Hanging pictures, much like painting them, is a balancing act of spacing, colour and proportion. As any gallerist, curator or interior designer knows, the way art is displayed is crucial and transformative, not just to the space it is in, but to the feeling given off in the pictures themselves.
Fear not if your budget is more posters than Picasso. The truth is that virtually anything can look good when framed and hung properly. We've pulled some of the most inspiring examples from our archive of how to hang, display and decorate with art.
But before you dive in, we asked Julia Toffolo of - manager and curator of some of the world's most prestigious art collections - for five pieces of advice worth considering, whether you are hanging an old master or something drawn by your five-year-old.
- 'Don't hang works of art too high on the wall (a common mistake). The ideal height of the centre of a picture (if there is no piece of furniture below it) is somewhere between 155 and 160cm off the ground.'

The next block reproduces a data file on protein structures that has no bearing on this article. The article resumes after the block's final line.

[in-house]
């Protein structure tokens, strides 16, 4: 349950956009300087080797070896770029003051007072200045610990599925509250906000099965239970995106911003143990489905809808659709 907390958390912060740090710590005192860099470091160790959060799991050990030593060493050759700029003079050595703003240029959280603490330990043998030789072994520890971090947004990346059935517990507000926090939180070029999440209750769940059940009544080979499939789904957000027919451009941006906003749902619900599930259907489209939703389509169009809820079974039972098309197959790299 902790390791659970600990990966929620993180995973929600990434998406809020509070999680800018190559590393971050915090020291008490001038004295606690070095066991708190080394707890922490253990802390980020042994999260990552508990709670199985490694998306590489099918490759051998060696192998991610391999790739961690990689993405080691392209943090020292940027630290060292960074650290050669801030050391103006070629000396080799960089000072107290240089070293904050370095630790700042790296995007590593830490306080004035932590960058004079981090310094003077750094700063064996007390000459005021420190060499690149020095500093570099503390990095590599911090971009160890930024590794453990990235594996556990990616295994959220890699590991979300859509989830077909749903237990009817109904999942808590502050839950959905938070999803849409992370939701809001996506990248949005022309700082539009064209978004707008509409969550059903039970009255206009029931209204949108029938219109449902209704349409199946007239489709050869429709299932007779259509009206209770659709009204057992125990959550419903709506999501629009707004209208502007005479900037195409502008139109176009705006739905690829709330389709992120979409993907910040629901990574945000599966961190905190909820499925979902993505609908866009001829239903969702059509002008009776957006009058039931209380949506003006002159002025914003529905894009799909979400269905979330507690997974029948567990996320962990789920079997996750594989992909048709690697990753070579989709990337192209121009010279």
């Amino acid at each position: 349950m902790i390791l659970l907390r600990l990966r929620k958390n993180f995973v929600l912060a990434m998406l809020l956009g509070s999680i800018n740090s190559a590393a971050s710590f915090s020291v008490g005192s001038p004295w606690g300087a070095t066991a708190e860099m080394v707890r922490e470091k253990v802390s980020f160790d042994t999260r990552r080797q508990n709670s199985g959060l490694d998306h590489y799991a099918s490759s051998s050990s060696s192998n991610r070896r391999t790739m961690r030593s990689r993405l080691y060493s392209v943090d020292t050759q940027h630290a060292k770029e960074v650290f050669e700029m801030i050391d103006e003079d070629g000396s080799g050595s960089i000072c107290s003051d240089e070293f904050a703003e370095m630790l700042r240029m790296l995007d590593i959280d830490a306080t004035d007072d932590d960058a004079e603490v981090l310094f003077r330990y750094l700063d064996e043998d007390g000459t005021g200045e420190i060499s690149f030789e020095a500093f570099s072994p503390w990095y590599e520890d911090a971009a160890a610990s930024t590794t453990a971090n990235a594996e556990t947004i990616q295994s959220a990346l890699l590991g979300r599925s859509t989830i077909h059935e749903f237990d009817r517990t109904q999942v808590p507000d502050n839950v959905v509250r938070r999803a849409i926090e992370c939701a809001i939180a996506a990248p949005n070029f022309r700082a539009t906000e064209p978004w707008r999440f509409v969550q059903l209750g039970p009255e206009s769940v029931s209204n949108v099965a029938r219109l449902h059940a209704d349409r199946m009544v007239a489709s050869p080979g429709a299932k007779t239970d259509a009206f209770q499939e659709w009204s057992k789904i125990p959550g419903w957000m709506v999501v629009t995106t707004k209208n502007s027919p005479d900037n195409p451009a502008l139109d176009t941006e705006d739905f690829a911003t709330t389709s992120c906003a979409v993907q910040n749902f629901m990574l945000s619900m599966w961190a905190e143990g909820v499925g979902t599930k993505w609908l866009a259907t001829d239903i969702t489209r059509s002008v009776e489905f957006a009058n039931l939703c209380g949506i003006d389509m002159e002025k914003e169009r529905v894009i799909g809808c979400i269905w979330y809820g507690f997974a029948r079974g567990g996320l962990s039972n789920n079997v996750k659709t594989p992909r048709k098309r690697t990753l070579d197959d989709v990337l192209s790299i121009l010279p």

- 'Hang works with a view to proportion and balance. For example, if hanging a picture over a fireplace, don't leave too much space under it unless that space will be filled, visually, with e.g. a clock.'
- 'If hanging works in patterns, arrange the display on the floor first before hanging.'
- 'Hang pictures from two points - either side of the back of the frame - not from one point. Not only is this safer, but it will prevent works from shifting and moving out of alignment over time.'
- 'By all means use a spirit level to make sure pictures are level, but in the end trust your eye: dado rails, ceilings, etc. are not always level themselves.'
Other things you may find useful: Rita Notes: picture hanging | The art world recommends... | Living rooms | Modern living rooms | Small living rooms | Kitchens | Small spaces | Wallpaper | Wall murals | Grey living rooms | Blue living rooms | Curtains | Window seats | Fireplace ideas | How to create hygge | Feng shui: living room tips